Houndstongue

(Cynoglossum officinale)

I have included Houndstongue because it is a widespread native plant with many of the same medicinal uses of Comfrey. I am not all that familiar with the plant, so the information and photographs have been gleaned from books such as The Physician's desk Reference for Herbal Medicine. The pictures have been gathered from copyright free internet sites. I have given credit to the photographers. If any images contained here are copyrighted, please let me know, and I will remove them immediately.

Other Names:
Dog's Tongue, Gypsy Flower, Rats and Mice (Due to it's smell)

Range:

Family:
Boraginaceae, Borage or Forget-me-not Family

Growth Type:
This a biennial herbaceous plant.

Height:
The plant grows 30 - 80 cm high and up to 1 cm thick.

Leaves:
The shoots are gray-green and smell of mice. The lower leaves are in rosettes, which form a tough, coriaceous sheath at the base. The upper leaves are sessile and clasping.

Stem/Trunk:
The stems are usually rigidly erect, angular, hairy and heavily foliated. They are 30 - 80 cm high and up to 1 cm thick.

Root:
The taproot is 10 - 30 cm long and up to 1.5 cm thick. It is reddish colored with a few fibers.

Flower Season:
Summer

Flower Appearance:
The flowers are on short, bent pedicles, which after flowering, grow to 1.5 cm. The corolla is cup-shaped and larger than the calyx. The corolla is initially dark violet, then dull brown. It is occasionally white with thickened, velvety purple or light red, tubular scales. The nutlets are flat, ovoid and light brown. They are 5 - 7 mm wide, thickened at the edge, and covered with barbs.

Seed/Fruit:
The nutlets are flat, ovoid and light brown. They are 5 - 7 mm wide, thickened at the edge, and covered with barbs.

Miscellaneous characteristics:
N/A

Habitat:
Throughout North America, in wet places, waste areas, hedge rows

Parts Used:
Leaves, stems, roots

Uses:
Wild Food Uses:
None. Like Comfrey, Houndstongue contains pyrrolizidine alkaloids. It is therefore not recommended for internal use. Pyrrolizidine alkaloids are hepatotoxic, and hepatocarcinogenic in effect. Meaning they are toxic and cancer causing to the liver.

The following text is meant for informational purposes only. It is not meant to diagnose or treat any illness or injury. Always consult with a physician or other qualified medical care provider concerning the diagnosis and treatment of any illness or injury.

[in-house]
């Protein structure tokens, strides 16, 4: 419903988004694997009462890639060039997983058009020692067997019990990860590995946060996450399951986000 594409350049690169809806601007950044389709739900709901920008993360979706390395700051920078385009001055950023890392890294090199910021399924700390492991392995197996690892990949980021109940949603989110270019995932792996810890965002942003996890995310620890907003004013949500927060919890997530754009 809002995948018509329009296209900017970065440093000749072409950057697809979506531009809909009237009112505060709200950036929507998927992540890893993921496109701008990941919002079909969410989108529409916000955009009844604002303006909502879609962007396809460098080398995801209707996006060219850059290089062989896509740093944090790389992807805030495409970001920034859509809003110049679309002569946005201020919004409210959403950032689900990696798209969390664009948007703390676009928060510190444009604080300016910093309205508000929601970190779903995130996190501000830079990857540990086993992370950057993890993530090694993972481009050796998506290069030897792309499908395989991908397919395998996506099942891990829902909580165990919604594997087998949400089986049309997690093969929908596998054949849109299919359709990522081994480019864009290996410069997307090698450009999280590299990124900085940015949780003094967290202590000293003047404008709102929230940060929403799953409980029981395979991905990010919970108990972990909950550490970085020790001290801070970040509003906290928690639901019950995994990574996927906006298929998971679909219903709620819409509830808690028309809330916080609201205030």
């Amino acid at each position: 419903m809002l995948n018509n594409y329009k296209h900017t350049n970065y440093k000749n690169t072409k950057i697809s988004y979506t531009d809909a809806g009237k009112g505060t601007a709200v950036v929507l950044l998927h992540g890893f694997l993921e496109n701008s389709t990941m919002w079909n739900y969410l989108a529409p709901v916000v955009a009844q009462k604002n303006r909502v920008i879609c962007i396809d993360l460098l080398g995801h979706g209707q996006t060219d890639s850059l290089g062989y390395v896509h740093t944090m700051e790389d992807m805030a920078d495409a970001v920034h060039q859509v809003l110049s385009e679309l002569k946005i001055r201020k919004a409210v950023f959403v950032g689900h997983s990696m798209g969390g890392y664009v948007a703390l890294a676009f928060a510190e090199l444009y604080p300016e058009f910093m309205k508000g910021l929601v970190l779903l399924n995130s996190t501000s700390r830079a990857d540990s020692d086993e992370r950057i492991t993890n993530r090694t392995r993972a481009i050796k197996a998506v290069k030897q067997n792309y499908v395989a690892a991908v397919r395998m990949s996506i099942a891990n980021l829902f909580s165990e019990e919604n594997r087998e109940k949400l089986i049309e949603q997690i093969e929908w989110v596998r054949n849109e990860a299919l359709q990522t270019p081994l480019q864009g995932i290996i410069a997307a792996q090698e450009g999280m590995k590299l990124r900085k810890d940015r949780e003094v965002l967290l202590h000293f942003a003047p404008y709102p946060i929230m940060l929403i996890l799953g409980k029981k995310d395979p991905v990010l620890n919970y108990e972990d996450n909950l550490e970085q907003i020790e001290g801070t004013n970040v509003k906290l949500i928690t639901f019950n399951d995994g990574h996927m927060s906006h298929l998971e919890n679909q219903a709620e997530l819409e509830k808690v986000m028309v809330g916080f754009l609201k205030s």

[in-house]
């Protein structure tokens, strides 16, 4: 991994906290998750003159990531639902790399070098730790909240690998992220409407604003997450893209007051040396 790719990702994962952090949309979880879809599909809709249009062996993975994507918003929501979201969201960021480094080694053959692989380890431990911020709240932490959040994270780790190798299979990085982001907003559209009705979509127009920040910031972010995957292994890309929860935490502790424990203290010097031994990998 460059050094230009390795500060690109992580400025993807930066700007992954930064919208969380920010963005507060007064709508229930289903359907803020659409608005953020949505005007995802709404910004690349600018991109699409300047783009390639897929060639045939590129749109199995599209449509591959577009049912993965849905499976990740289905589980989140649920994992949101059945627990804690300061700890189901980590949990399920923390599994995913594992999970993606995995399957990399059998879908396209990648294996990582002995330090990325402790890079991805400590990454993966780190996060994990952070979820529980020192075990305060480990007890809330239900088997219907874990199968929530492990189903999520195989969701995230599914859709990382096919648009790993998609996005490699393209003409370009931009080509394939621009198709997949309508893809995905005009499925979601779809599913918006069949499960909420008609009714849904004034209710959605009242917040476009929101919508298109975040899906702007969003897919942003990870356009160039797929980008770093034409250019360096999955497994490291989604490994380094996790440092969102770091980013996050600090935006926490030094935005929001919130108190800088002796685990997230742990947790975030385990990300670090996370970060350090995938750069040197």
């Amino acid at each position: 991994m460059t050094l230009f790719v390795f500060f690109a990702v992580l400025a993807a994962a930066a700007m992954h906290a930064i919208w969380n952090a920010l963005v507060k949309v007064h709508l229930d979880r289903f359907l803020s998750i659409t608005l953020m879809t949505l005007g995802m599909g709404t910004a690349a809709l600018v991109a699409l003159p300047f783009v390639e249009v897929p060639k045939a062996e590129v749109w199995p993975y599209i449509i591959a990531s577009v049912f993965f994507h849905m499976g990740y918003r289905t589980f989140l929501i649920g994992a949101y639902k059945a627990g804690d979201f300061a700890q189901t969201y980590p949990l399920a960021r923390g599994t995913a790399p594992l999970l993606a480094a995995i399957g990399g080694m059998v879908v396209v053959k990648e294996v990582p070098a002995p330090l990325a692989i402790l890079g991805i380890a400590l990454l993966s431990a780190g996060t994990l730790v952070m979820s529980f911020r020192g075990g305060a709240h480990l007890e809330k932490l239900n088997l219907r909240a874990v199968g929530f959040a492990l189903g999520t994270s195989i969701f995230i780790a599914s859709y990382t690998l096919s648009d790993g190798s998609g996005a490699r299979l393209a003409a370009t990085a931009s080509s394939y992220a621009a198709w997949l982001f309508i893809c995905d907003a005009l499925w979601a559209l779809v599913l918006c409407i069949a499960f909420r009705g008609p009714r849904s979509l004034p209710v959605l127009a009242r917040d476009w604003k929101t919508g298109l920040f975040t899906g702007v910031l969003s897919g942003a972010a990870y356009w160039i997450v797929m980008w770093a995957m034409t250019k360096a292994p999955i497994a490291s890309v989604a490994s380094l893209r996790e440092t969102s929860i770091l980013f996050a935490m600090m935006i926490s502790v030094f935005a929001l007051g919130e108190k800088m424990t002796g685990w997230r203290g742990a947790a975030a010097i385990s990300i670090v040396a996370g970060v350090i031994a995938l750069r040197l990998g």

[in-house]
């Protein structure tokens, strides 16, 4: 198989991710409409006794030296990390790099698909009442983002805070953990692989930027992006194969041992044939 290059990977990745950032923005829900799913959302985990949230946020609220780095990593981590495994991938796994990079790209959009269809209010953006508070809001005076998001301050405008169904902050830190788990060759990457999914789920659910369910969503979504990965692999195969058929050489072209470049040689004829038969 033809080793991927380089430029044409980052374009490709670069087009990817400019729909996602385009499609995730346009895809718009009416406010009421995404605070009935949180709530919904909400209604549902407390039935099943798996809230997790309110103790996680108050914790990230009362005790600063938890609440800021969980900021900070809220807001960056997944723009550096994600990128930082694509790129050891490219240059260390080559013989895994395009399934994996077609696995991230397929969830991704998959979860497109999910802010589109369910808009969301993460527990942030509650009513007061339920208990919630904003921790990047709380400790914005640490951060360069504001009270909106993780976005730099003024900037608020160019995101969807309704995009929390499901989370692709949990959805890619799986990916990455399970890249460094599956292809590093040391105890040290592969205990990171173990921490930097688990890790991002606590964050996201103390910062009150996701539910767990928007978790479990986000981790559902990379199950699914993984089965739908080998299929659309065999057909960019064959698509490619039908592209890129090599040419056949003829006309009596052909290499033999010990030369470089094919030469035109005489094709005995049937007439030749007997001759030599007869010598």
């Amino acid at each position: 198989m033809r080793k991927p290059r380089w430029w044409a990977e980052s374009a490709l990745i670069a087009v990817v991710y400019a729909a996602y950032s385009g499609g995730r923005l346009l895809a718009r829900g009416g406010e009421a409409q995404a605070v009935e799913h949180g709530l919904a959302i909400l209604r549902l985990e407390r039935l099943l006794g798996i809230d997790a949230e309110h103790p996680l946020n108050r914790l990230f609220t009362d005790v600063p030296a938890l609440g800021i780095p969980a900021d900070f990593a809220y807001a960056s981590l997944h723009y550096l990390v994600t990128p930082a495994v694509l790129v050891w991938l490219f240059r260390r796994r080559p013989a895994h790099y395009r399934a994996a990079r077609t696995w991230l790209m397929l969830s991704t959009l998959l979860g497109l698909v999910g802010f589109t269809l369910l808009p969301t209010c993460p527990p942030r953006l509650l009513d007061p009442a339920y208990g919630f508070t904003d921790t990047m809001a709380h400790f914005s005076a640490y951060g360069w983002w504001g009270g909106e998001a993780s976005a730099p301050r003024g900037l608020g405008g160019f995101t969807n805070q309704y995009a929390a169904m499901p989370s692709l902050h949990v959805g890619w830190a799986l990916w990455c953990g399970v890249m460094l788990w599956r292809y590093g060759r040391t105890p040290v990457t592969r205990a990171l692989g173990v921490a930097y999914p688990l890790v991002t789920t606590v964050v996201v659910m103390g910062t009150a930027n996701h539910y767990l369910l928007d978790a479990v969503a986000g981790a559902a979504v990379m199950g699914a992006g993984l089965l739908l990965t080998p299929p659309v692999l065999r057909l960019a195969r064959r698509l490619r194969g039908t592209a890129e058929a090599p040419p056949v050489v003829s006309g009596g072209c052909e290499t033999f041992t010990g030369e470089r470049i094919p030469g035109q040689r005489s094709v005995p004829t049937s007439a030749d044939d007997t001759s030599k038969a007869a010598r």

Medicinal Uses:
This plant is used medicinally. It contains Allantoin, a compound which aids in cellular regeneration. It is therefore quite effective at healing wounds. The Physician's Desk Reference For Herbal Medicines also lists usages such as antidiarrheal, and an expectorant. It further says it has been used as an analgesic, both internally, and externally, and as a cough sedative, although I think the author meant cough suppressant.

Houndstongue supposedly functions just as well as comfrey, but is much more readily found in the wild. I cannot attest to this fact, as I have not used the plant. It was brought to my attention by an acquaintance.

Like comfrey, C. officinale contains pyrrolizidine alkaloids. It is therefore not recommended for internal use. Pyrrolizidine alkaloids are hepatotoxic, and hepatocarcinogenic in effect. Meaning they are toxic and cancer causing to the liver. There have been studies where rats were injected with enormous amounts of pyrrolizidine alkaloids, and some developed liver failure, while others developed cancer of the liver. For years, I have used Comfrey, another plant containing pyrrolizidine alkaloids, with no ill effects.

Medicinal Actions:
Anticatarrhial, Antidiarrheal, Antimitotic, Antitussive, Astringent, Expectorant, Vulnerary

Photos by Richard Old. xidservices.com

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These pictures are not my own, they are gathered from that I think are copyright free locations on the internet. In the event I have inadvertently used a copyrighted photograph, please contact me, and I will immediately remove it from this site.